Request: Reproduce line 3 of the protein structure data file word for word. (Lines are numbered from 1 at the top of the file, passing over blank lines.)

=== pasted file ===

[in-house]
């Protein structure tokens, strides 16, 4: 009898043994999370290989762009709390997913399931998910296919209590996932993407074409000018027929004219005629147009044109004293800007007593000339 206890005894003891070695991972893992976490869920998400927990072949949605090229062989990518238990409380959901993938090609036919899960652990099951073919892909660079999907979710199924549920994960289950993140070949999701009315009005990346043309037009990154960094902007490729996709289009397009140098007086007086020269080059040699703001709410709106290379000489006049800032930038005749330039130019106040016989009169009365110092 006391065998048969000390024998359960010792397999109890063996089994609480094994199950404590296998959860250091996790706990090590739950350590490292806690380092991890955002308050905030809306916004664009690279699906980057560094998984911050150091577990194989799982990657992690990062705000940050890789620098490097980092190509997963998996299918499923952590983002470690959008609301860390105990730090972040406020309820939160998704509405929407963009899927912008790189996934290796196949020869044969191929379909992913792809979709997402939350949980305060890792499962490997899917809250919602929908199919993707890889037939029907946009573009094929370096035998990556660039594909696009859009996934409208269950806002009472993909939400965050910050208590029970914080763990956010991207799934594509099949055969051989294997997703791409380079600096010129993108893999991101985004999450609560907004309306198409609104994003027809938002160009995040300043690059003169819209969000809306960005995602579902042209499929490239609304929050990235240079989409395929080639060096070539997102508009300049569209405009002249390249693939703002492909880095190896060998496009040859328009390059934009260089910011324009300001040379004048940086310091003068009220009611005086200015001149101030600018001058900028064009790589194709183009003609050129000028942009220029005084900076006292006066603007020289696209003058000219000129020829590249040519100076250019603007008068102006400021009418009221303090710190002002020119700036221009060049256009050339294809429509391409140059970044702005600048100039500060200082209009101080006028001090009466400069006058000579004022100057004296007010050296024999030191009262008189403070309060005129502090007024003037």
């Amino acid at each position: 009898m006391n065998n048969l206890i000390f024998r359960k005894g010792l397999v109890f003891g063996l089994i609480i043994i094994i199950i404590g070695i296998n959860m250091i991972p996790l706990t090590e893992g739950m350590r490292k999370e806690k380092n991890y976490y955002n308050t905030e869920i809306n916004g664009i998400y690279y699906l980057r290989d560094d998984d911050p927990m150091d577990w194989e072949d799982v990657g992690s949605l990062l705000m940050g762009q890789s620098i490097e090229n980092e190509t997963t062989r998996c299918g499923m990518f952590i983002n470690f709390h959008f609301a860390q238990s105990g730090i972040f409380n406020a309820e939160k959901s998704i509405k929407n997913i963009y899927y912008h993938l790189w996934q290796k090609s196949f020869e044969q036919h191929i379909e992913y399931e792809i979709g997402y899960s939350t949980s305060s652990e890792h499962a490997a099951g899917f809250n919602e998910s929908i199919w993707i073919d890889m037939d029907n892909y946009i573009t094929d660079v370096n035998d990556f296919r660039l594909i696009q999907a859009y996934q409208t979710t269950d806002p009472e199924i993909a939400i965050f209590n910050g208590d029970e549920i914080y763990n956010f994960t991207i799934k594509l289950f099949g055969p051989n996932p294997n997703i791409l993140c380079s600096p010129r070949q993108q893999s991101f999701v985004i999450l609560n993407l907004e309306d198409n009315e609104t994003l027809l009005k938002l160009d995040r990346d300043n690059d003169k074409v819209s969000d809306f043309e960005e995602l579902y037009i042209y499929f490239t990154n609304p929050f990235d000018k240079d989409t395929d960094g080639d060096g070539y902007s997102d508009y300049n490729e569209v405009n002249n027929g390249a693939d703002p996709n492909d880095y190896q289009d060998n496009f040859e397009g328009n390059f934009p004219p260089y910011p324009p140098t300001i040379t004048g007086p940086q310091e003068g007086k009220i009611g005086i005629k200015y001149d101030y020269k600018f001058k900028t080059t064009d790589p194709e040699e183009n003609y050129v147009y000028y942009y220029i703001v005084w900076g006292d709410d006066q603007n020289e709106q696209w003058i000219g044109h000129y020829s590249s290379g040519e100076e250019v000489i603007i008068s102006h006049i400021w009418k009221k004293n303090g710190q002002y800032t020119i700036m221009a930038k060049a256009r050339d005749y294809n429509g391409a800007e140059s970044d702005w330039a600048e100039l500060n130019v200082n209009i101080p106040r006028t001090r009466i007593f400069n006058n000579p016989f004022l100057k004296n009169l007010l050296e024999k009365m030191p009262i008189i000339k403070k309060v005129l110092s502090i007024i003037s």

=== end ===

């Amino acid at each position: 009898m006391n065998n048969l206890i000390f024998r359960k005894g010792l397999v109890f003891g063996l089994i609480i043994i094994i199950i404590g070695i296998n959860m250091i991972p996790l706990t090590e893992g739950m350590r490292k999370e806690k380092n991890y976490y955002n308050t905030e869920i809306n916004g664009i998400y690279y699906l980057r290989d560094d998984d911050p927990m150091d577990w194989e072949d799982v990657g992690s949605l990062l705000m940050g762009q890789s620098i490097e090229n980092e190509t997963t062989r998996c299918g499923m990518f952590i983002n470690f709390h959008f609301a860390q238990s105990g730090i972040f409380n406020a309820e939160k959901s998704i509405k929407n997913i963009y899927y912008h993938l790189w996934q290796k090609s196949f020869e044969q036919h191929i379909e992913y399931e792809i979709g997402y899960s939350t949980s305060s652990e890792h499962a490997a099951g899917f809250n919602e998910s929908i199919w993707i073919d890889m037939d029907n892909y946009i573009t094929d660079v370096n035998d990556f296919r660039l594909i696009q999907a859009y996934q409208t979710t269950d806002p009472e199924i993909a939400i965050f209590n910050g208590d029970e549920i914080y763990n956010f994960t991207i799934k594509l289950f099949g055969p051989n996932p294997n997703i791409l993140c380079s600096p010129r070949q993108q893999s991101f999701v985004i999450l609560n993407l907004e309306d198409n009315e609104t994003l027809l009005k938002l160009d995040r990346d300043n690059d003169k074409v819209s969000d809306f043309e960005e995602l579902y037009i042209y499929f490239t990154n609304p929050f990235d000018k240079d989409t395929d960094g080639d060096g070539y902007s997102d508009y300049n490729e569209v405009n002249n027929g390249a693939d703002p996709n492909d880095y190896q289009d060998n496009f040859e397009g328009n390059f934009p004219p260089y910011p324009p140098t300001i040379t004048g007086p940086q310091e003068g007086k009220i009611g005086i005629k200015y001149d101030y020269k600018f001058k900028t080059t064009d790589p194709e040699e183009n003609y050129v147009y000028y942009y220029i703001v005084w900076g006292d709410d006066q603007n020289e709106q696209w003058i000219g044109h000129y020829s590249s290379g040519e100076e250019v000489i603007i008068s102006h006049i400021w009418k009221k004293n303090g710190q002002y800032t020119i700036m221009a930038k060049a256009r050339d005749y294809n429509g391409a800007e140059s970044d702005w330039a600048e100039l500060n130019v200082n209009i101080p106040r006028t001090r009466i007593f400069n006058n000579p016989f004022l100057k004296n009169l007010l050296e024999k009365m030191p009262i008189i000339k403070k309060v005129l110092s502090i007024i003037s």